Parents in catch-22 situation on school fees, e-learning in Meghalaya

Correspondent SHILLONG, APRIL 22 | Publish Date: 4/22/2020 9:55:58 AM IST

For Mathew Nongrum, a cab driver in Shillong, who has been forced to give his source of income and sit idle at home amid the COVID-19 lockdown, is hoping that the Meghalaya government will provide some respite by waiving school fees.

 “People like me who live hand-to-mouth are in very bad shape at the moment. There are many unforeseen expenditures and paying school fees of my children,” he said.

Though, the Meghalaya government has announced a monetary grant of Rs 1000 per week to beneficiary workers registered with the Meghalaya Building and Other Construction Workers Welfare Board, Nongrum did not apply for it.

“I did not avail the government grant since I thought it was meant only for construction workers. I don’t have a bank account. I opened a bank account only on April 13 and if the government announces another fresh monetary grant, I will surely apply for it,” he said.

Education Minister Lahkmen Rymbui said that the government is examining whether to waive off school fees during the lockdown to combat COVID-19.

 “We are still examining all the pros and cons to waive off school fees. We will take a final decision on the matter once we analysed it,” Rymbui said.

Not only Nongrum, but S Saibon, a native of Nohron village, about 70 kms from Shillong, said, “Everybody is facing hardship at this point of time. We are surviving from garden to kitchen but for how long we can survive like this. I am more worried now on how to pay school fees of my children studying in a private school in Shillong.”

 “If we don’t pay the school fees, the question that arises is how the teachers will meet their daily requirements. We only hope that the government will look into these matters so that no one should be financially affected by it,” he said.

On the other hand, students in rural areas cannot access the slew of education apps due to lack of mobile internet connectivity and smart phones.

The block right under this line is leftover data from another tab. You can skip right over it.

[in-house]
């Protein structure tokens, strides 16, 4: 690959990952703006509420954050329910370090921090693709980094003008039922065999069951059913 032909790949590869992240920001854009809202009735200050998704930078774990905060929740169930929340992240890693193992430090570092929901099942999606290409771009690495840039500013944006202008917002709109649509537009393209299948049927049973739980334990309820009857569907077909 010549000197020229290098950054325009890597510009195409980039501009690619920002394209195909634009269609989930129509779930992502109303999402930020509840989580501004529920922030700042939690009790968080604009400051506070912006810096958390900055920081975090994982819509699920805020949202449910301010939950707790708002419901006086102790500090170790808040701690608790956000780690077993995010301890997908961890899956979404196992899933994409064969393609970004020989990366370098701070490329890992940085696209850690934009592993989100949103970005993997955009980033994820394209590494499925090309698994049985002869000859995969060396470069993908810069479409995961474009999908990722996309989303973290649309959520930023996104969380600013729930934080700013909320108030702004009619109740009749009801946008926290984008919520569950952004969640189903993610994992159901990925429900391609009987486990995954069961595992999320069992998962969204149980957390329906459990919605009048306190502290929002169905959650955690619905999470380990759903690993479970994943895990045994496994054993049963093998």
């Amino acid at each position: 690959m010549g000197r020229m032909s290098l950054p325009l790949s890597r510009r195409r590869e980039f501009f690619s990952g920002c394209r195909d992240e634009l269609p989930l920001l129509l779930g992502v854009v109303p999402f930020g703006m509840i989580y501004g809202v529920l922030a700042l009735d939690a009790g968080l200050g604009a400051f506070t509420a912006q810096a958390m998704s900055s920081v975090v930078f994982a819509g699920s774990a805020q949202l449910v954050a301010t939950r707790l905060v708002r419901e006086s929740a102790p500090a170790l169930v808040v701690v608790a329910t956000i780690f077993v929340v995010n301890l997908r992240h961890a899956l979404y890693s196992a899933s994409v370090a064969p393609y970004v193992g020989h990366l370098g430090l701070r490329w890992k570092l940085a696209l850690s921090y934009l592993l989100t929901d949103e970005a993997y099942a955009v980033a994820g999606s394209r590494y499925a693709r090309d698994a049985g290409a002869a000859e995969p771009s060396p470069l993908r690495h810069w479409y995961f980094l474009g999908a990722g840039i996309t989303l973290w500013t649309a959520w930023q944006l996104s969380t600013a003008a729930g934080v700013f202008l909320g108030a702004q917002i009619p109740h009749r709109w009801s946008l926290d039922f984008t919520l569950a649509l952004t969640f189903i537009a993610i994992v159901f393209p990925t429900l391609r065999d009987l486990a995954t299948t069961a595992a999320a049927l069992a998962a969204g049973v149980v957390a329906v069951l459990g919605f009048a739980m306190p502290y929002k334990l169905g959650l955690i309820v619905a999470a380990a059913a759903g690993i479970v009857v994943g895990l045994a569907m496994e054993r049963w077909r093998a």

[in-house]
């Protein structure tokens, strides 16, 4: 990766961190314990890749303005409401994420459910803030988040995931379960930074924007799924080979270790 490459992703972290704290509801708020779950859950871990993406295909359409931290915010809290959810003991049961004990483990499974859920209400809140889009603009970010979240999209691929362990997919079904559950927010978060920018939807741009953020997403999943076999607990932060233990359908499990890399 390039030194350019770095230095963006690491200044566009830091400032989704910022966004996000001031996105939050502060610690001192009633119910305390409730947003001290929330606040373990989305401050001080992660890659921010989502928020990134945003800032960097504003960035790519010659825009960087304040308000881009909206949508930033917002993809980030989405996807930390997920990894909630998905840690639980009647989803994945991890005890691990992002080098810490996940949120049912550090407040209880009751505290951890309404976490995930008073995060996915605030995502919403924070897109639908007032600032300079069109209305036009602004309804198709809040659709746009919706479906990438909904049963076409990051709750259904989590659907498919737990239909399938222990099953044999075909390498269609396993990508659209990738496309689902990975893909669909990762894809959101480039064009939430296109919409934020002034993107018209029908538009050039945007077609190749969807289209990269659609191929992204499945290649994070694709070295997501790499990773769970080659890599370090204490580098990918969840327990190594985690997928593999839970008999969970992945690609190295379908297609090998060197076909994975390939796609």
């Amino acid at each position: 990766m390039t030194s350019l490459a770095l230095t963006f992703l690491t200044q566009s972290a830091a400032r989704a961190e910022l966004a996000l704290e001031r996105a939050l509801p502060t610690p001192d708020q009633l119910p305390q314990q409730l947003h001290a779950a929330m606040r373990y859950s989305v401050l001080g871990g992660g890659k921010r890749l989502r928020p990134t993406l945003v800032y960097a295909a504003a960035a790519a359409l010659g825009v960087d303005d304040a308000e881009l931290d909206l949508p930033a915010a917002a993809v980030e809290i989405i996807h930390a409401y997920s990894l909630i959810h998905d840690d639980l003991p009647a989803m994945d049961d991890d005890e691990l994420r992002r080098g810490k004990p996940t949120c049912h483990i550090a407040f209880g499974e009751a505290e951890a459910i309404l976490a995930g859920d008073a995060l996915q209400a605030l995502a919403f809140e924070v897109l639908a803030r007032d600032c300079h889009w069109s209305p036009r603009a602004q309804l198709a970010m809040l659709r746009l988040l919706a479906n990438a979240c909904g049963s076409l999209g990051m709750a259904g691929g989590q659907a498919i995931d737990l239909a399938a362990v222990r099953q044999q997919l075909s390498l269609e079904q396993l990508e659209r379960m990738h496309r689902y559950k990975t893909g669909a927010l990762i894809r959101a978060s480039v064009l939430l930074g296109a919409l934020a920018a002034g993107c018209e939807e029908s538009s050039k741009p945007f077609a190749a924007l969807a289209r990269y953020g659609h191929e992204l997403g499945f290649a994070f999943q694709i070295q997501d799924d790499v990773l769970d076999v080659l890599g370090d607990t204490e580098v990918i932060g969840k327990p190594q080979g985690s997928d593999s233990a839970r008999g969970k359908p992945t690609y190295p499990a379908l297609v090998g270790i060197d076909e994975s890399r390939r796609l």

“We have heard of the government’s initiative on e-learning to ensure that students keep abreast with education. However, mobile internet connectivity is still a major issue for us in the rural areas, and my children along with so many school children are not to going benefit from e-learning,” M Kharphuli, a mother of four children, said.

Echoing  Kharpuli, a government school teacher under Mawsynram assembly constituency, said, “As a concerned teacher, I am deeply saddened for my students who are unable to use online courses through smartphones as all the student’s parent do not have smartphones and are mostly uneducated.”

 “In rural areas,  most village have no network service. It is unfortunate for us as teachers to see our students are unable to complete the half yearly syllabus due to the pandemic,” the teacher, who wished not to be quoted. However, the school teacher said his request to his students is to stay at home and maintain hygiene until the government gives us an alternative methods to continue teaching students in the school.

Chief Minister Conrad Sangma had admitted on the limitations of online class in terms of connectivity in the rural areas.

He said the government is examining if there are other options and the education department is working out modalities.

 “Online class is one option because technology is available and we want to use it to facilitate to whatever extent. We could know that there are limitations in terms of connectivity in the rural areas and the infrastructure is not sufficient to go ahead with it,” Sangma said, adding that the government is aware of the limitations.  

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